Best Craft Organizer makes both small and large paper racks that can store paper at an angle or level (depending on how you arrange the pegs). I have the small shelves stacked one on top of the other and that seems to work well for my open cardstocks.

For my smaller sizes (4×6 and 6×6), I use a method I borrowed from Jennifer McGuire Ink. She’s using Interdesign acrylic bins to organize her stamps and dies and I’ve adapted that method for my smaller paper packs. I can flip through them easily, use what I want, then return the rest.

At the end of a project, I’ve found that the best way to get a handle on the craftermath (yep, I said it) is to have a simple way to deal with my paper scraps. I’m reusing IRIS containers that I used to use for my stamps to hold scrap paper by color family. I can pull out the thin container, easily find a scrap for die cutting or stamping and then sweep the rest of the larger scraps back into the container. Easy, peasy.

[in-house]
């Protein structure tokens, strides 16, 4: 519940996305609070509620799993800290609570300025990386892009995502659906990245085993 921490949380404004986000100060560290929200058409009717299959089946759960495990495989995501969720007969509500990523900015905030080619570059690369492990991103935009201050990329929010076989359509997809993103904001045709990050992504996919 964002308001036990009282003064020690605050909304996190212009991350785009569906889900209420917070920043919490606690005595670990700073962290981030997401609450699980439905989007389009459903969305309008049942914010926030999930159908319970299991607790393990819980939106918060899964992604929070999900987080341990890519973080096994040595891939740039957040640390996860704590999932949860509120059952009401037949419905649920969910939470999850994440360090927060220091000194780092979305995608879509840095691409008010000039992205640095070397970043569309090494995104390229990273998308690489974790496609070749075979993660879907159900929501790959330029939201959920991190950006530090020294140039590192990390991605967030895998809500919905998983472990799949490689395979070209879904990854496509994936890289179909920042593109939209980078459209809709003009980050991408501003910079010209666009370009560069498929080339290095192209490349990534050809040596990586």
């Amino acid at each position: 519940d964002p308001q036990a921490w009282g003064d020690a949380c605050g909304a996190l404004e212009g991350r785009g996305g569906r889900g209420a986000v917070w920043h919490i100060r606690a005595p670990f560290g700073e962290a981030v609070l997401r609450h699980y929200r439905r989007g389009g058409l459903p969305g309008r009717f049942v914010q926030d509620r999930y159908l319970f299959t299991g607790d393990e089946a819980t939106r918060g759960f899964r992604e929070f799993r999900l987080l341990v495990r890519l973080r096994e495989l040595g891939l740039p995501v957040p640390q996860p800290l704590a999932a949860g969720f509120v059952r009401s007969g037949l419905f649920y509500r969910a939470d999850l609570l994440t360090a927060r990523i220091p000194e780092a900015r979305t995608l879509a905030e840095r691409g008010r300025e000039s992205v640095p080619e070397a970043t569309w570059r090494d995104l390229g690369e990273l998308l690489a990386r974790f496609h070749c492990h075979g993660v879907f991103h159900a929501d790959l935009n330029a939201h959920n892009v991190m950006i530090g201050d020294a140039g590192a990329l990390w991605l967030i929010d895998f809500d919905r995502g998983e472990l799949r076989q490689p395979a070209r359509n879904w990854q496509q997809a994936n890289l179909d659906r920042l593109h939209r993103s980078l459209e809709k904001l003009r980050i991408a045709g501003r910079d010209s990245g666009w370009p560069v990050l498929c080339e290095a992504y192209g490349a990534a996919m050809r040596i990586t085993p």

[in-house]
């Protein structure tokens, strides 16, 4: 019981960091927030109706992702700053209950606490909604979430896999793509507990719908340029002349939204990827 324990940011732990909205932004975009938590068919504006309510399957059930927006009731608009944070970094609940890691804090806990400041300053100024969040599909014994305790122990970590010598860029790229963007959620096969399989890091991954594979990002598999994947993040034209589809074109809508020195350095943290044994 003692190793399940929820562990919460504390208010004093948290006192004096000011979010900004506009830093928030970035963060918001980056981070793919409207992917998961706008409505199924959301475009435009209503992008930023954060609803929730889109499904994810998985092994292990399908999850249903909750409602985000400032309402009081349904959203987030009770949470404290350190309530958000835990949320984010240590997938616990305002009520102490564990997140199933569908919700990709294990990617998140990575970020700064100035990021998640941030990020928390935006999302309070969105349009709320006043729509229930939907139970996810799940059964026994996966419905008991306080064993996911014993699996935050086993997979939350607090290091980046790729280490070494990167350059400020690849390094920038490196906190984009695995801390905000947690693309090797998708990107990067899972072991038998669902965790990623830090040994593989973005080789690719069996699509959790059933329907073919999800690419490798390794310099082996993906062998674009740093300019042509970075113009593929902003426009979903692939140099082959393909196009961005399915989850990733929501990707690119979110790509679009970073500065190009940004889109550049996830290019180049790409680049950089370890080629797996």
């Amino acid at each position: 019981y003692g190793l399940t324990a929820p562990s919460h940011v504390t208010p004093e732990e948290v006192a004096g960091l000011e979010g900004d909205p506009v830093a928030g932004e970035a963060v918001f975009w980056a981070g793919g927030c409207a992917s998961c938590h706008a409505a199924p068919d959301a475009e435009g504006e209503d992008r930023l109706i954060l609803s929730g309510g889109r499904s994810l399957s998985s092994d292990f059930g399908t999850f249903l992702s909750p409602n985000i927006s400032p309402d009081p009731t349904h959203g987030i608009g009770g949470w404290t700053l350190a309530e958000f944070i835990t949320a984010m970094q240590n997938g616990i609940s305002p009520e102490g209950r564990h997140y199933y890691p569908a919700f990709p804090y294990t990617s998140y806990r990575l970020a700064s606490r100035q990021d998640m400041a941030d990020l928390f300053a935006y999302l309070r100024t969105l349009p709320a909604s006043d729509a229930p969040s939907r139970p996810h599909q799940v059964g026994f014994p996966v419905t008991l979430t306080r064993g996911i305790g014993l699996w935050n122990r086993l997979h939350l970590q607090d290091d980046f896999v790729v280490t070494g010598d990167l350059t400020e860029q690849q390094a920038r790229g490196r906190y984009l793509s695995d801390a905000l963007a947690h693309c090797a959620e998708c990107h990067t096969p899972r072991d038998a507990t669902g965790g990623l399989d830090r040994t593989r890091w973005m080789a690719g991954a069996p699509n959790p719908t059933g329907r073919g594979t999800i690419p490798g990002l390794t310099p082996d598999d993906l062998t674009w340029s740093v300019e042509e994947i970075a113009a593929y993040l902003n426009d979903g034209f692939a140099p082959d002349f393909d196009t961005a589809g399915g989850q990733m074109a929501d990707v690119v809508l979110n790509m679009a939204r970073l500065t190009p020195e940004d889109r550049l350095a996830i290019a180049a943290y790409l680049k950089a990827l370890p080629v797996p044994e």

How do you store your paper? Do you have a better way? I’d love to here about it! Leave a comment. Want to see what I do with all of that paper? Visit my Etsy store, here.

Keeping Crafts Organized

ink header There are so many tools and supplies available for crafting that the sky would seem to be the limit. In actuality,  that limit is more likely to be the size of your crafting space. I’ve scoured the internet searching for what I thought might be the very best ways to store my tools and supplies in a fashion that keeps them both organized and accessible.

1350958902036Yep, its hard to hard to believe that space used to be what I used for crafting. I started out just making cards for my grandmother because they made her smile. No matter the occasion, if there was a stamp or sticker that fit, another card was in the mail. As you can imagine, I accumulated supplies very quickly that way. I stored what I had in small plastic containers that stayed stacked on the floor near my table until I had a formidable pile of plastic containers.

Eventually, I made some changes…and then more changes as my family crafting project transformed into a business. My studio today is an ever-evolving place of papercrafting that I adore. Its my place of creative inspiration, sanity, and peace (even if there is a baby jumper near my desk).